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Bid or pass?
#1
You are dealer.  The cards have been somewhat nasty;  you are down, 481 to 277.

You are dealt:

QS QS JS JS JS JS AH QH JH JH AC TC KC QC QC AD TD KD QD JD

The auction is pass - 50 - pass to you.

1.  What are your plausible options, and why is that option plausible to you?
2.  What call do you make, and why?
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#2
I suppose I'd feel guilt-ed into covering North's save and bid 51.

Emotionally, it is least offending in a social/partnership-type game where trust does count for something.
Yes, it is a lousy player of a hand, but if North wins the contract at 50 and declares diamonds but doesn't have a run, then North would be shouting WTF!  and with limited time to explain the overall texture to North, who might be fuming a few thousand miles away, things are most likely to go sour and trust is lost (some might say "who cares").

I suppose the only logical motivater for me to bid the bare run is to salvage the 13 bonus meld points.  Calling diamonds myself does ensure that we make board.  As a non-declaring partner I have just 14 to offer, which is better than the average passing hand, but if North has a bare marriage we are board-set.

I think worse than Pass would be 52.  Even though it is possible to pick up +2 meld in clubs or +13 in diamonds depending on North's declared trump suit, the stretch is just too far considering the poor playability of this hand.

Obviously, this is a perfectly agonizing scenario.  I suspect this is why you are asking insteading telling.  Both/All choices are flawed to some degree.
It's unbelievable how much you don't know about the game you've been playing all your life. -- Mickey Mantle
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#3
That's why the reasoning is so important.

Do you want to make the board here?
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#4
(09-12-2016, 01:09 PM)ToreadorElder Wrote:  That's why the reasoning is so important.

Do you want to make the board here?

The simple answer is: No, assuming we can't pull 31.

For a scenario where only pulling tricks matters, it is a shame that South has such a horrid support/playing hand -- even suit distribution and short on aces.

The trouble is: With the question marks over North's cards/meld/strength in this scenario, how can we make the best decision without "masterminding"?

Your question regarding making board is certainly top priority in this case.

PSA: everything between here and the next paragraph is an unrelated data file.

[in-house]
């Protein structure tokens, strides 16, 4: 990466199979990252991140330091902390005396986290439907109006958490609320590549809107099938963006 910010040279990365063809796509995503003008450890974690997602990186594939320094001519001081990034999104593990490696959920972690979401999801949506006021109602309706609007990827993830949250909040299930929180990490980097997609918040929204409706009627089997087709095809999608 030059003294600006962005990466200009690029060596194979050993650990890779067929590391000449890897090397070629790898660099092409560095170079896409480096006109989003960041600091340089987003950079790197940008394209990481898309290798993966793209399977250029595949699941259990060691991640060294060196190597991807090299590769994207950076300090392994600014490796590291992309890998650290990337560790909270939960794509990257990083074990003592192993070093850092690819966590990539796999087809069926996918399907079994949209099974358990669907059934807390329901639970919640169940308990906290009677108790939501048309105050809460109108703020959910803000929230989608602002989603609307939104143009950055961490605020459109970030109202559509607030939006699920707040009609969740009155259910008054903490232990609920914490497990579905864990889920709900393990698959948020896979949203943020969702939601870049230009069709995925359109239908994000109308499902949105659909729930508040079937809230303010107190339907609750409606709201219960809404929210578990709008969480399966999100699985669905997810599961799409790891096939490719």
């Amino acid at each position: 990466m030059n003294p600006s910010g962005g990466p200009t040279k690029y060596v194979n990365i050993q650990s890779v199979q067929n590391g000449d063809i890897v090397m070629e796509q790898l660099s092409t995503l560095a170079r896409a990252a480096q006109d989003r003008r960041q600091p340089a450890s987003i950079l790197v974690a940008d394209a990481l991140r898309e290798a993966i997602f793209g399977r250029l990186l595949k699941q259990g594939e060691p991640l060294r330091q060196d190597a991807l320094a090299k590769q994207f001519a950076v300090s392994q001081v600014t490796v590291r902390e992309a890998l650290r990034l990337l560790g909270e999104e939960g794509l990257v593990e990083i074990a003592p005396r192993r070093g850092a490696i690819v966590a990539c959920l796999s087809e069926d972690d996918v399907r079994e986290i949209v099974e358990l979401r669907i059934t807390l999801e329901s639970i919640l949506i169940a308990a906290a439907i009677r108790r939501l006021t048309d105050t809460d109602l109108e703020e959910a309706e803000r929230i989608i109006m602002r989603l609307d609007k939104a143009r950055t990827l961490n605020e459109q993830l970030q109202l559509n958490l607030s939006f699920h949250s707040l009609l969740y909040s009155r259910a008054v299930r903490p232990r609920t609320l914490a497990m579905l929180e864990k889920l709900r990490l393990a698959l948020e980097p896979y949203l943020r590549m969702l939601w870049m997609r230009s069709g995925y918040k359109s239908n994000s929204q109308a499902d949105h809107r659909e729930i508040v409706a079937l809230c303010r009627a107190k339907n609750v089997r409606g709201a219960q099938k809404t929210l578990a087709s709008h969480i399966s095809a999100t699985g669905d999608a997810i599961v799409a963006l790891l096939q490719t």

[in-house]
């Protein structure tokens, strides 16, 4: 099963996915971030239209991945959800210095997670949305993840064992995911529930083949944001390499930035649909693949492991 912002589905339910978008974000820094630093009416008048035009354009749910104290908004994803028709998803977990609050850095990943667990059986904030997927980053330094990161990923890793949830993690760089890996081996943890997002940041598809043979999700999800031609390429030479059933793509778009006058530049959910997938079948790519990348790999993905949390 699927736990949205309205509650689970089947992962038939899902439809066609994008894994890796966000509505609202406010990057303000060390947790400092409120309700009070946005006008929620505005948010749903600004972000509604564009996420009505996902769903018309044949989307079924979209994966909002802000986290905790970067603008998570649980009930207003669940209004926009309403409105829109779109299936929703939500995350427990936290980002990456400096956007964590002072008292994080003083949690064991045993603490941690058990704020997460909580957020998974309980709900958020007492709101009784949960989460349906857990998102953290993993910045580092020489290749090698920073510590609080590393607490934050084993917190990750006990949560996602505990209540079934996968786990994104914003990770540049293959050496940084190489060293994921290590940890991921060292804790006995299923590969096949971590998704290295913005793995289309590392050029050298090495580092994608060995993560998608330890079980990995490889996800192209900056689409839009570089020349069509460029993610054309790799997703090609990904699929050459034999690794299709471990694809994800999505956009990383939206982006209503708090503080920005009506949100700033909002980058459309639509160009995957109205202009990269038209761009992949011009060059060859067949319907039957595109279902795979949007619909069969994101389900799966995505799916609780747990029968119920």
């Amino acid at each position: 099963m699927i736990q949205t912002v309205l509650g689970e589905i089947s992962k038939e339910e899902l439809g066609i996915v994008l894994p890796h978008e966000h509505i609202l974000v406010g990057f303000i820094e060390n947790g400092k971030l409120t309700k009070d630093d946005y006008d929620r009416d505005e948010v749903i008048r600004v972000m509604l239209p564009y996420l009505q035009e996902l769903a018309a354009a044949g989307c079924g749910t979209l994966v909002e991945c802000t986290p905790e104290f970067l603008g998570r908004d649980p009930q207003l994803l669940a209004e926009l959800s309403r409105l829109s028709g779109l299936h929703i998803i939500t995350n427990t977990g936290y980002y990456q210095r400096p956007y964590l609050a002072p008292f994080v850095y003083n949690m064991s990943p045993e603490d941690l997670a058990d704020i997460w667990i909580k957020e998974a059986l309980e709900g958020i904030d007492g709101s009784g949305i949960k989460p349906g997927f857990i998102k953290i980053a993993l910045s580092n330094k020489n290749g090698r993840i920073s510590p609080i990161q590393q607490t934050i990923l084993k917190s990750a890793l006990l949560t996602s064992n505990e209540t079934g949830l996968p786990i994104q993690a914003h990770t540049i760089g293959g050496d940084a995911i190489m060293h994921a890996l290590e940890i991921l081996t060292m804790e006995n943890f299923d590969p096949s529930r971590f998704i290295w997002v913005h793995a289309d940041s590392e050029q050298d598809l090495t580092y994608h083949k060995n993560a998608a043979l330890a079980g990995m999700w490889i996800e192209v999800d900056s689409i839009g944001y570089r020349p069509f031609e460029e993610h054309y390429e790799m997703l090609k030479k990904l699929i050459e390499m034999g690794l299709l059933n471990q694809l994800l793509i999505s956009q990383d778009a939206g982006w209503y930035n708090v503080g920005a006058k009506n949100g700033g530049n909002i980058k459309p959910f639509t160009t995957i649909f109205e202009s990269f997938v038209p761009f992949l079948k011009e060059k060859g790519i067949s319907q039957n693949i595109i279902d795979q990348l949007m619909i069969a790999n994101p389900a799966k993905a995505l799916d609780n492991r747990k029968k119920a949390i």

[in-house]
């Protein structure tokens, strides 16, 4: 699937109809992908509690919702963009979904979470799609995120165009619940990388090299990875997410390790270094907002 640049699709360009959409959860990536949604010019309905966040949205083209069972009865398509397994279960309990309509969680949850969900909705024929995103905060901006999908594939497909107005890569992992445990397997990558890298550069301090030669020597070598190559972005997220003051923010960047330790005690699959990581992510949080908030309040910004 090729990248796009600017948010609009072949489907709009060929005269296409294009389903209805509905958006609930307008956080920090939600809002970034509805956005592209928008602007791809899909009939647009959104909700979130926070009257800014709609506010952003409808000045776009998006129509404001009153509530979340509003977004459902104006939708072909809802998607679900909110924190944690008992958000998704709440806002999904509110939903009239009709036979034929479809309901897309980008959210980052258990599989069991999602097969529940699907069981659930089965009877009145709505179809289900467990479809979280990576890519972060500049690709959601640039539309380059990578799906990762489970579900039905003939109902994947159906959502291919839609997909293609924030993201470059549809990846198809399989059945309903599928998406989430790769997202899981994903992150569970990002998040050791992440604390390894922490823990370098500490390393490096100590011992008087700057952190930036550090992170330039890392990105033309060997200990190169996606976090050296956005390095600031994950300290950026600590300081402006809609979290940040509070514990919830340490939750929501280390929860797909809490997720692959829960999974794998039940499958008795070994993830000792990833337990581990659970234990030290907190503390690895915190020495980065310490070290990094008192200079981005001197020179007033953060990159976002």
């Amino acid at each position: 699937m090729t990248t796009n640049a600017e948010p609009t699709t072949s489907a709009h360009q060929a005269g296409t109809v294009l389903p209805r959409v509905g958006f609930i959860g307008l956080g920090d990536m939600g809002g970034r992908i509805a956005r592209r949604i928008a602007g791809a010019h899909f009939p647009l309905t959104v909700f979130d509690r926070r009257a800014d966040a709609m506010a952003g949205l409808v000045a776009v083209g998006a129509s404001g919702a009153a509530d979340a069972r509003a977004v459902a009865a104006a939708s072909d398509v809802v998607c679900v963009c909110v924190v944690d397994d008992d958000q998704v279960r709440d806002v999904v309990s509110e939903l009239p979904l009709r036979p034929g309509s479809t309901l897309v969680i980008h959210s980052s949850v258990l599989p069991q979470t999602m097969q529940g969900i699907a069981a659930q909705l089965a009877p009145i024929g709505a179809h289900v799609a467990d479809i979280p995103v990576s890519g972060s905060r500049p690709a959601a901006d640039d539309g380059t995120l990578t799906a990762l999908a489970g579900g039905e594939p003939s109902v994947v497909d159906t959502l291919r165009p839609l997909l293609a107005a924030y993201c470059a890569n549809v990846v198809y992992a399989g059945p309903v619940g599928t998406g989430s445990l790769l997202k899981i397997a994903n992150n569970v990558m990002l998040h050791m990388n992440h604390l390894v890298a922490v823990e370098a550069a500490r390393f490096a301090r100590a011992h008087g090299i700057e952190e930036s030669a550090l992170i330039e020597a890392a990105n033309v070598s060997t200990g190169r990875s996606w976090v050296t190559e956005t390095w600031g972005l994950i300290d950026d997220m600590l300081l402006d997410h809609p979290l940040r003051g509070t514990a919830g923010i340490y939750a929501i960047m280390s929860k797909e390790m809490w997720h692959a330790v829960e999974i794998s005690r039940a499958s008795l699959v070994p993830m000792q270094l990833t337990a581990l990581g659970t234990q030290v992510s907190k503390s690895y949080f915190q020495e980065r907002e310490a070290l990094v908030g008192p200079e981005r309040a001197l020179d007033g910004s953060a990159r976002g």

The correct principle being: Survive first, thrive second.
So for that reason, I suppose South would want to bid Pass which hedges the bets between either (unprobable) successful outcome for North-South -- Board Set or opponent blocking ( <- is there a term for this?).

Additionally, if North had the low-end of the Save Bid range of hands AND North-South was in survival mode, then wouldn't the better choice for North be Pass?  I suppose this depends on the skill/experience/competitiveness of North.  If North didn't have something with a shot at 31, (s)he should stick it to the dealer, right?

This is slippery terrain.  The masterminding term is typically used in a negative sense in these forums, but many times in Pinochle players must make the best choice given all CURRENT information; with better choices leaning to MOST PROBABLE.

Hmm...
It's unbelievable how much you don't know about the game you've been playing all your life. -- Mickey Mantle
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#5
Essentially, yes.  That's the argument against 51.  If partner would bid 52, then 51 is pointless;  if partner would pass 51, we're in a terrible spot.

I will say:  I did bid 51.  But I think that was a mistake.

BTW:  the point about your partner getting POd...if he does, in this situation, he's an idiot.  And I don't want him as a partner.  Sure, if the score was different, a WTF would be in order...but the priorities are different here.

IMO, passing here would not be masterminding, to any great degree.  Making the board and making the hand are totally irrelevant, given the score.  The central point is 31.  If 31's gonna happen, it's not from this mediocre collection.

Now, oddly enough, this point actually makes bidding 52 much more interesting.  Think about it.  Pard has no reason to go overboard.  The auction will end at 52 or 53, since both opponents have passed.  Now, *this* might lead to a WTF...I'll grant that.  Pard may play you for more aces.  However, this is an auction where your options are restricted.  Giving 20 comes a lot closer to describing your hand...and that would hold true at ANY score.  

52 seems to play to 1 particular hand type:  pard has a good hand with 2 (or more) trump suits, the better of which is not a run, and not a lot of meld.  Say:

AS AS TS TS KS KS   AH AH TH TH KH KH QH   AC TC KC QC JC   TD KD JD

31 is possible, if good things happen.  NOT likely but possible.  And this isn't a great fit with your hand.  And, if you pass...boy, looking at this hand after pass-50-pass-pass...can you try hearts, even knowing you need 31?  It wouldn't be easy!  IF you hear pard give 20, it should be automatic.